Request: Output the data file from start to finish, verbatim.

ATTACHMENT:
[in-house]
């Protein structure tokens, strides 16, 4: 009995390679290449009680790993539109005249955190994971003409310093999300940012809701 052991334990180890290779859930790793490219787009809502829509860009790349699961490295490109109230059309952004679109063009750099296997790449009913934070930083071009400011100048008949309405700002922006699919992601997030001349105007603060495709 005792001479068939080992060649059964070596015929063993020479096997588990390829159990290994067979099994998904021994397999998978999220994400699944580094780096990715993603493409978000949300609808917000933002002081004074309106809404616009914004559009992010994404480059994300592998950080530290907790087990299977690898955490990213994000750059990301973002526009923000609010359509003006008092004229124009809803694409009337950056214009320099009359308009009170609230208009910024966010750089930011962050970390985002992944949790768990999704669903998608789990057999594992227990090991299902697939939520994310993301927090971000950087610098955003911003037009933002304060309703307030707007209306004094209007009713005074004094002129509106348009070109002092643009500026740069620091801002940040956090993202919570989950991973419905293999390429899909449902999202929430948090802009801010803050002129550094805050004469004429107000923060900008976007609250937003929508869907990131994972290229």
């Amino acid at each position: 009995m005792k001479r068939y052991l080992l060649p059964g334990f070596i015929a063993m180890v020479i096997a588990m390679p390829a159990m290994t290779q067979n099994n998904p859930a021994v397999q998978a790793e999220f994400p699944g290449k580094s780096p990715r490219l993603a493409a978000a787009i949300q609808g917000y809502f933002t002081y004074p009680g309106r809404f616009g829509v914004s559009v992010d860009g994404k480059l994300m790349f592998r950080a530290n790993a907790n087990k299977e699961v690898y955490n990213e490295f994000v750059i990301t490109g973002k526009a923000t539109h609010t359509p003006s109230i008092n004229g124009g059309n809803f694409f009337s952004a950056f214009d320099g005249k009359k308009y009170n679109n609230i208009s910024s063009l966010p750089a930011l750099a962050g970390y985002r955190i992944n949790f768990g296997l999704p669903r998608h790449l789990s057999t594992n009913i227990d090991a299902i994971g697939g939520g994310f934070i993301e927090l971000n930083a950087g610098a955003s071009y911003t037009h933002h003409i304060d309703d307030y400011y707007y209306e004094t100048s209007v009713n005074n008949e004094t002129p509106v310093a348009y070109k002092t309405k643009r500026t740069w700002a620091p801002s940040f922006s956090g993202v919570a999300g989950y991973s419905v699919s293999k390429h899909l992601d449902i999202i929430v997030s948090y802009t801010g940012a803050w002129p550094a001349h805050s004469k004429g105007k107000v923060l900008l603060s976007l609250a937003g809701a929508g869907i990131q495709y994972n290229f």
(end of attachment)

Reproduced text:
[in-house]
């Protein structure tokens, strides 16, 4: 009995390679290449009680790993539109005249955190994971003409310093999300940012809701 052991334990180890290779859930790793490219787009809502829509860009790349699961490295490109109230059309952004679109063009750099296997790449009913934070930083071009400011100048008949309405700002922006699919992601997030001349105007603060495709 005792001479068939080992060649059964070596015929063993020479096997588990390829159990290994067979099994998904021994397999998978999220994400699944580094780096990715993603493409978000949300609808917000933002002081004074309106809404616009914004559009992010994404480059994300592998950080530290907790087990299977690898955490990213994000750059990301973002526009923000609010359509003006008092004229124009809803694409009337950056214009320099009359308009009170609230208009910024966010750089930011962050970390985002992944949790768990999704669903998608789990057999594992227990090991299902697939939520994310993301927090971000950087610098955003911003037009933002304060309703307030707007209306004094209007009713005074004094002129509106348009070109002092643009500026740069620091801002940040956090993202919570989950991973419905293999390429899909449902999202929430948090802009801010803050002129550094805050004469004429107000923060900008976007609250937003929508869907990131994972290229």
């Amino acid at each position: 009995m005792k001479r068939y052991l080992l060649p059964g334990f070596i015929a063993m180890v020479i096997a588990m390679p390829a159990m290994t290779q067979n099994n998904p859930a021994v397999q998978a790793e999220f994400p699944g290449k580094s780096p990715r490219l993603a493409a978000a787009i949300q609808g917000y809502f933002t002081y004074p009680g309106r809404f616009g829509v914004s559009v992010d860009g994404k480059l994300m790349f592998r950080a530290n790993a907790n087990k299977e699961v690898y955490n990213e490295f994000v750059i990301t490109g973002k526009a923000t539109h609010t359509p003006s109230i008092n004229g124009g059309n809803f694409f009337s952004a950056f214009d320099g005249k009359k308009y009170n679109n609230i208009s910024s063009l966010p750089a930011l750099a962050g970390y985002r955190i992944n949790f768990g296997l999704p669903r998608h790449l789990s057999t594992n009913i227990d090991a299902i994971g697939g939520g994310f934070i993301e927090l971000n930083a950087g610098a955003s071009y911003t037009h933002h003409i304060d309703d307030y400011y707007y209306e004094t100048s209007v009713n005074n008949e004094t002129p509106v310093a348009y070109k002092t309405k643009r500026t740069w700002a620091p801002s940040f922006s956090g993202v919570a999300g989950y991973s419905v699919s293999k390429h899909l992601d449902i999202i929430v997030s948090y802009t801010g940012a803050w002129p550094a001349h805050s004469k004429g105007k107000v923060l900008l603060s976007l609250a937003g809701a929508g869907i990131q495709y994972n290229f």